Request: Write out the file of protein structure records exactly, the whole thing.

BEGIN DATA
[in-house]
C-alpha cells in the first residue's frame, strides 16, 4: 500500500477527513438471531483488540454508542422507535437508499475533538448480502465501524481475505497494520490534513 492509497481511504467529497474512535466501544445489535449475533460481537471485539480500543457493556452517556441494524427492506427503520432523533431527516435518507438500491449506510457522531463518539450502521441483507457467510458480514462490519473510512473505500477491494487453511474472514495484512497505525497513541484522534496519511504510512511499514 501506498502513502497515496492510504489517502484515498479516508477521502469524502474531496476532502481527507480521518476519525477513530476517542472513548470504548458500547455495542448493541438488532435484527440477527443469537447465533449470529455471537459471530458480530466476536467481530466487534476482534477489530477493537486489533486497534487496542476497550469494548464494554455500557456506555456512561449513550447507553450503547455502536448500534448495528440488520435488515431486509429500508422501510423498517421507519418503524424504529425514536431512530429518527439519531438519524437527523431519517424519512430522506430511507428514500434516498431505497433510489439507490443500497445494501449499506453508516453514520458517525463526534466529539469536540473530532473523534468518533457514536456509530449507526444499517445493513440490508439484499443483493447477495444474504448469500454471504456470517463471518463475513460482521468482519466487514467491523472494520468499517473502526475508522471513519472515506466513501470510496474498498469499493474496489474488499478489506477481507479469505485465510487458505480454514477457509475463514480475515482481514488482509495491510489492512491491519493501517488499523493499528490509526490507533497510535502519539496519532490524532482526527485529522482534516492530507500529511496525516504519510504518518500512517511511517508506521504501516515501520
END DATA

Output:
[in-house]
C-alpha cells in the first residue's frame, strides 16, 4: 500500500477527513438471531483488540454508542422507535437508499475533538448480502465501524481475505497494520490534513 492509497481511504467529497474512535466501544445489535449475533460481537471485539480500543457493556452517556441494524427492506427503520432523533431527516435518507438500491449506510457522531463518539450502521441483507457467510458480514462490519473510512473505500477491494487453511474472514495484512497505525497513541484522534496519511504510512511499514 501506498502513502497515496492510504489517502484515498479516508477521502469524502474531496476532502481527507480521518476519525477513530476517542472513548470504548458500547455495542448493541438488532435484527440477527443469537447465533449470529455471537459471530458480530466476536467481530466487534476482534477489530477493537486489533486497534487496542476497550469494548464494554455500557456506555456512561449513550447507553450503547455502536448500534448495528440488520435488515431486509429500508422501510423498517421507519418503524424504529425514536431512530429518527439519531438519524437527523431519517424519512430522506430511507428514500434516498431505497433510489439507490443500497445494501449499506453508516453514520458517525463526534466529539469536540473530532473523534468518533457514536456509530449507526444499517445493513440490508439484499443483493447477495444474504448469500454471504456470517463471518463475513460482521468482519466487514467491523472494520468499517473502526475508522471513519472515506466513501470510496474498498469499493474496489474488499478489506477481507479469505485465510487458505480454514477457509475463514480475515482481514488482509495491510489492512491491519493501517488499523493499528490509526490507533497510535502519539496519532490524532482526527485529522482534516492530507500529511496525516504519510504518518500512517511511517508506521504501516515501520